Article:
10 Comments

  1. Carol
    February 26, 2016 @ 12:26 pm

    Thanks Steve! I use pocket holes all the time and I still learned some stuff from your video. On painted projects I use dry-wall spackle to fill the holes. It’s a lot cheaper than the wooden plugs and I can make it flush pretty easily. Sands easily as well.

    Reply

  2. Ken
    February 26, 2016 @ 1:18 pm

    Steve,

    Did you lose the Kreg Stop-Collar Setting Block?

    Use it to set the Stop-Collar based upon screw length.

    Reply

  3. Ed Ryon
    February 26, 2016 @ 1:29 pm

    I have noticed on the new Kreg jigs, they have a drill bit depth gauge for the stop collar. They also did not add color to the gauge on the side of the jig to make it easier to see the size or depth chart.
    Very good video and info for the Kreg jig and screw selections, Please keep up the good work.

    Reply

  4. Rick Starr
    February 26, 2016 @ 1:41 pm

    Hi Steve! I am a devout user and believer in pocket holes and also use the Kreg system. My most interesting use was in a bedroom I had to rebuild after a tree fell on it and crushed it. Now the entire interior of my house has exposed beam ceilings. (all ceiling joists are visible) When the contractor did the bedroom framing they moved the ceiling joists up so the room would have an 8 foot high flat ceiling. This did not match up to the rest of the house at all. After dismissing the contractor I wasn’t sure how I was going to make the ceiling look like the rest of the house. And then I thought to attach a 2×10 to the bottom of the upper ceiling joists and extend it down. These boards needed to be almost 11 feet long.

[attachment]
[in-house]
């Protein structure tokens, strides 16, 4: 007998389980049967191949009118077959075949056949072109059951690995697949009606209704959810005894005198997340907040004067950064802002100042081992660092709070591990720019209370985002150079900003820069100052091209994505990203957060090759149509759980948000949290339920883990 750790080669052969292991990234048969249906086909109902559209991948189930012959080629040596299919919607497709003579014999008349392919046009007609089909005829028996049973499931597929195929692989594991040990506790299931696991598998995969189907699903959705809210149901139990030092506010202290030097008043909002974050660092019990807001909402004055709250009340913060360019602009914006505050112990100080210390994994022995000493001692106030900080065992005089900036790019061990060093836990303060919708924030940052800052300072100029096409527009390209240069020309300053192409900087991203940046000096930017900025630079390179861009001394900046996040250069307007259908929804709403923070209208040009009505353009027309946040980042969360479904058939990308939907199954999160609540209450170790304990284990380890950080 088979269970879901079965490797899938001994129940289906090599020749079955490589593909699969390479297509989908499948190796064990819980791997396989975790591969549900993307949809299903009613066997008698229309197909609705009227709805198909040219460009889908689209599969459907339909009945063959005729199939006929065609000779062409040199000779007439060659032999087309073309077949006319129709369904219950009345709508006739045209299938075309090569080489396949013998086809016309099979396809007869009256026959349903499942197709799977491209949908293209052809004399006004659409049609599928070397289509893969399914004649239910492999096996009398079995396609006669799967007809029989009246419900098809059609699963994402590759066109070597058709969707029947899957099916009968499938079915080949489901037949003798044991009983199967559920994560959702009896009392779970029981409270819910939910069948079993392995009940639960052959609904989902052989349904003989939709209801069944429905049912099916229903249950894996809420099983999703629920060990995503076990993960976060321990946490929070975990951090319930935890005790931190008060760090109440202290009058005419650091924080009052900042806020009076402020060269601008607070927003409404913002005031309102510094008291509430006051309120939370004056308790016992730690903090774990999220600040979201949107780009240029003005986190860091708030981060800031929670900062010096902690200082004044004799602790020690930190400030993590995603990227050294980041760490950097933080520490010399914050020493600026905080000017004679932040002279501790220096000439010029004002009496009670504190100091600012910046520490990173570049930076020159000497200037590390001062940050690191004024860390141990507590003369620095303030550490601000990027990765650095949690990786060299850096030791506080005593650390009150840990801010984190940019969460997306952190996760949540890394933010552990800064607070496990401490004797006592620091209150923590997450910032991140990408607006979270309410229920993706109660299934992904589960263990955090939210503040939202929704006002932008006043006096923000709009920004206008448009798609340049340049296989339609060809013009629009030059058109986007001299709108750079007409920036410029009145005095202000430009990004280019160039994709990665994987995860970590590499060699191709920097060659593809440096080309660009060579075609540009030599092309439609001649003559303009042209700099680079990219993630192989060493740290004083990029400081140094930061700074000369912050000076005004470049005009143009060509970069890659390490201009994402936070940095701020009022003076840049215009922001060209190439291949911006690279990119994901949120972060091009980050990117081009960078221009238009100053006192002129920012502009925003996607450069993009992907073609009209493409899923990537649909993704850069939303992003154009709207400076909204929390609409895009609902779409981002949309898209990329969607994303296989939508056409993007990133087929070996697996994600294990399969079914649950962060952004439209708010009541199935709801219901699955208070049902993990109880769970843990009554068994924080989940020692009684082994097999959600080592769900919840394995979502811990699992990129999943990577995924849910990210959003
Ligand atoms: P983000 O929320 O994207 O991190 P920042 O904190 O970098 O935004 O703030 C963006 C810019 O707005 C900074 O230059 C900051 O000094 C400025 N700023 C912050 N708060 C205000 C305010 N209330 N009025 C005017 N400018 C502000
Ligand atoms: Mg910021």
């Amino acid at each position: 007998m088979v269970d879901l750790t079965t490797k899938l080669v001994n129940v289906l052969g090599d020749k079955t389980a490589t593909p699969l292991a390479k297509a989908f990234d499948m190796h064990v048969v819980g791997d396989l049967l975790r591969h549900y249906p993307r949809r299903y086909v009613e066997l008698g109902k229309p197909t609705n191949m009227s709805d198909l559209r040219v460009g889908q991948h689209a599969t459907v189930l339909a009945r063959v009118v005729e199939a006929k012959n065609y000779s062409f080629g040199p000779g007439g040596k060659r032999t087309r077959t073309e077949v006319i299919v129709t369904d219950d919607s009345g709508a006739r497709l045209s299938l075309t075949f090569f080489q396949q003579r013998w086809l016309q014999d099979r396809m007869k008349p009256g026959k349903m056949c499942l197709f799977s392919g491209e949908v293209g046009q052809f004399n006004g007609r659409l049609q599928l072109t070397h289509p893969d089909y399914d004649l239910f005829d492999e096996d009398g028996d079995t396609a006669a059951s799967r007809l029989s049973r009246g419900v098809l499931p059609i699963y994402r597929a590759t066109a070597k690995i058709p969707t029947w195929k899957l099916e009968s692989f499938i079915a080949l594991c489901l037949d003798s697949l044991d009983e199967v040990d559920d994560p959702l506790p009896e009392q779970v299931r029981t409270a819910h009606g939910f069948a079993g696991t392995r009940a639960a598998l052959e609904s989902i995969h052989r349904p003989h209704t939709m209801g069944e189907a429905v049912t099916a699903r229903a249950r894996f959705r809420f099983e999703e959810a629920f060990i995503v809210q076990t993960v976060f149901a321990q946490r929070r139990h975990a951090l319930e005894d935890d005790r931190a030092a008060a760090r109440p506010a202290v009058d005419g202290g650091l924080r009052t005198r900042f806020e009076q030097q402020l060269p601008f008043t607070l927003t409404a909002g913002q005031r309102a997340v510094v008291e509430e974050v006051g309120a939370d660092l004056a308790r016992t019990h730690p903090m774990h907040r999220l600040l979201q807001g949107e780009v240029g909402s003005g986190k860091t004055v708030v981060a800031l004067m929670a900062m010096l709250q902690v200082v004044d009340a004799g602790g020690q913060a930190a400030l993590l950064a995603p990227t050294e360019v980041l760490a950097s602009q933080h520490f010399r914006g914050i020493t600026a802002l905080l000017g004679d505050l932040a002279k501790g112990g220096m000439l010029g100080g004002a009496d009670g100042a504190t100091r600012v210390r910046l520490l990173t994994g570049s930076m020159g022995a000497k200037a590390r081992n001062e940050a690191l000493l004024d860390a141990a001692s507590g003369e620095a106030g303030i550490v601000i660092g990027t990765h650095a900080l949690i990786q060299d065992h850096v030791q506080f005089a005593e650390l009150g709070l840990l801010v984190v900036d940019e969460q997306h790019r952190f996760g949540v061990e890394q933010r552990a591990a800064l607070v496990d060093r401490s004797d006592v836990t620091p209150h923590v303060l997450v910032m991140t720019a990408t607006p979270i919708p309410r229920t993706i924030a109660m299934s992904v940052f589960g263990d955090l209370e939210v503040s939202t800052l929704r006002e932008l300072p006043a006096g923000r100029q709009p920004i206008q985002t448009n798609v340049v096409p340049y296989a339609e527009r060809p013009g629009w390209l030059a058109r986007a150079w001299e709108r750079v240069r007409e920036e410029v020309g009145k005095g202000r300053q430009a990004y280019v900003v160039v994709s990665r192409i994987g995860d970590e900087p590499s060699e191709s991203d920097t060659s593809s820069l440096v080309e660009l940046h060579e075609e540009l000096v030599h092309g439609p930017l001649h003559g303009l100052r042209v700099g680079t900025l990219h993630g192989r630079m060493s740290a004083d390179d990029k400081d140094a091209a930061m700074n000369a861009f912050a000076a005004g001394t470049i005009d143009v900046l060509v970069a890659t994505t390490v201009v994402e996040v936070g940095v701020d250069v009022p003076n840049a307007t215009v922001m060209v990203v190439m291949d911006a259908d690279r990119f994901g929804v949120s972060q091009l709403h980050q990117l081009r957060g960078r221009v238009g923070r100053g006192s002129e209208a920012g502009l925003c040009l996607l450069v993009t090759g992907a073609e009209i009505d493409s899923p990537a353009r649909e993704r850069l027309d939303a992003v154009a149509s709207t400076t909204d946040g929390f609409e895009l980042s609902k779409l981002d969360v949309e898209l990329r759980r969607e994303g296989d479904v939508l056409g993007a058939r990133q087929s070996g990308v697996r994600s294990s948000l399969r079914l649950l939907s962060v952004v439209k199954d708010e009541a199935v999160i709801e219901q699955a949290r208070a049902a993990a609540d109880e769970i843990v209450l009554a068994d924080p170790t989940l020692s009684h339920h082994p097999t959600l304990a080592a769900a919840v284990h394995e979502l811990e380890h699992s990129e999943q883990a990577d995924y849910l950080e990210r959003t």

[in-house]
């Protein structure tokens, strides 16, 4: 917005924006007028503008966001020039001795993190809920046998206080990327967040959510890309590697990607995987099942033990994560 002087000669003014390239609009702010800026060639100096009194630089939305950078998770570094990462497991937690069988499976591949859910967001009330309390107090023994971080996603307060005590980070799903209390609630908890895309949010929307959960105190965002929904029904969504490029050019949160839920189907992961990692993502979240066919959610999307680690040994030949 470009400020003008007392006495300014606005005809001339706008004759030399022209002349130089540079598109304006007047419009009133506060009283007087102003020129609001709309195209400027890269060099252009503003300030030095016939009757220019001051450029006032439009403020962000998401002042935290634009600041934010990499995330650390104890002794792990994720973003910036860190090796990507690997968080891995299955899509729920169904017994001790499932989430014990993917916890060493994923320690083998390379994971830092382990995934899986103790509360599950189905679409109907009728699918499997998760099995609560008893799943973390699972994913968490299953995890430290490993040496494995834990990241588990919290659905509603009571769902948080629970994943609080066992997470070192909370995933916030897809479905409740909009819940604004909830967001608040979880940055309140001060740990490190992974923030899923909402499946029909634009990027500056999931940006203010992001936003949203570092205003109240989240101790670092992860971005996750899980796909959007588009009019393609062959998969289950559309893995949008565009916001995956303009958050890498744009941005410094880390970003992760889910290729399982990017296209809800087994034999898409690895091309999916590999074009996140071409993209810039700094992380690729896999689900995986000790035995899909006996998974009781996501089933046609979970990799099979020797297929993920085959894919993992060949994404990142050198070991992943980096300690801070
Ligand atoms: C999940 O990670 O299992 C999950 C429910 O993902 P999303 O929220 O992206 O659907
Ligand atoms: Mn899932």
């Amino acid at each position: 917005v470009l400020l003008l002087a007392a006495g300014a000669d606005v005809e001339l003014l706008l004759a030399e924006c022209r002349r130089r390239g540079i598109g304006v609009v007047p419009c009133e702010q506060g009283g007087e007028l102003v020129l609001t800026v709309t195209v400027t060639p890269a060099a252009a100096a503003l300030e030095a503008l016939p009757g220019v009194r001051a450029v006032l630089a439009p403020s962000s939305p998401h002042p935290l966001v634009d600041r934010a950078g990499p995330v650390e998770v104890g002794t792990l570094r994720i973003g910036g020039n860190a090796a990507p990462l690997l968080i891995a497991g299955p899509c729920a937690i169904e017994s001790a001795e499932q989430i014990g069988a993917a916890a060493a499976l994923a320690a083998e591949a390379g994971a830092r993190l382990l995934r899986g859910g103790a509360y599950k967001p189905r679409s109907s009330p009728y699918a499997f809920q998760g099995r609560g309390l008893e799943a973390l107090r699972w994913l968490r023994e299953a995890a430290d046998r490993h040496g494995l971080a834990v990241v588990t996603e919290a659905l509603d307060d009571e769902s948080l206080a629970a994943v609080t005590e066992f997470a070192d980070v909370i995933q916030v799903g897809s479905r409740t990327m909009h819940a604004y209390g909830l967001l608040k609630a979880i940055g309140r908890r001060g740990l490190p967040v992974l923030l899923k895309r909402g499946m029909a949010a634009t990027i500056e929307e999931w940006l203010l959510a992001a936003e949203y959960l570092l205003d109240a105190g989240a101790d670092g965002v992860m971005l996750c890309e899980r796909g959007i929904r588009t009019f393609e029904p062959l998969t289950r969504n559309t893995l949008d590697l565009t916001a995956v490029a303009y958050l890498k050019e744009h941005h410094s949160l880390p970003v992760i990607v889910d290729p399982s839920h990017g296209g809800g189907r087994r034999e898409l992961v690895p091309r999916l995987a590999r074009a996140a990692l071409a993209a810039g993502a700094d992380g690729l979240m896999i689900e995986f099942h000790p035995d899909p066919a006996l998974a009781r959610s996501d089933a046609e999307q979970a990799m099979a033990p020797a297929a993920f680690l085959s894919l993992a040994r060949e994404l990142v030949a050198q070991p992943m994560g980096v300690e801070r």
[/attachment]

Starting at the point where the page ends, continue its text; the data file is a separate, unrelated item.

It occurred to me that since these would not be load-bearing that I could attach them using pocket holes. Albeit a lot of them. So each end of the beams have 5 pocket screws attaching it to the walls and then I used many screws on both sides of the board’s length to attach it in parallel to the joist above it.
    Needless to say, this method aligned each board to the one above perfectly and they are completely solid. Now the room looks just like the rest of the house. As always…love your show!

    Reply

  5. Bob Loken
    February 26, 2016 @ 6:20 pm

    Great video, answered alot of questions I had, now I can take out a second mortgage and get the jig.

    Reply

  6. Dan
    February 27, 2016 @ 6:12 am

    This is a great way for good solid wood joinery that will last

    Reply

  7. Brent Irvine
    February 27, 2016 @ 10:44 am

    A neat modification I read about a while back was to use a tiny bit of white paint on the jig’s engraved (?) numbers and lines so they are readable. Works beautifully.

    B

    Reply

  8. coutch
    February 29, 2016 @ 10:07 am

    Thanks for this. There was one thing I kept screwing up (pun intended) in that I was pointing toward the outside edge of the board’s end for some of the joints.

    Reply

  9. John
    October 15, 2016 @ 3:04 pm

    Brilliant. None of the hundreds of other youtube videos talk about clutch settings on your drill. This was my first mistake. The pieces shift when driving the screw, even with good clamping. Now I use a low clutch setting and sometimes just stop it and finish by hand. This prevents over tightening which caused my problem. Also no need to use Kregs fancy stepped block jig to adjust the screw length. Your way is elegantly simple. I actually use a 10 cent piece. Talking about screw direction was also informative. The kreg manuals and videos don’t mention this. Thanks heaps for this .

    Reply

  10. Manie Louw
    December 4, 2017 @ 2:04 am

    Well done. Very informative. I really liked the video. Thanks

    Reply

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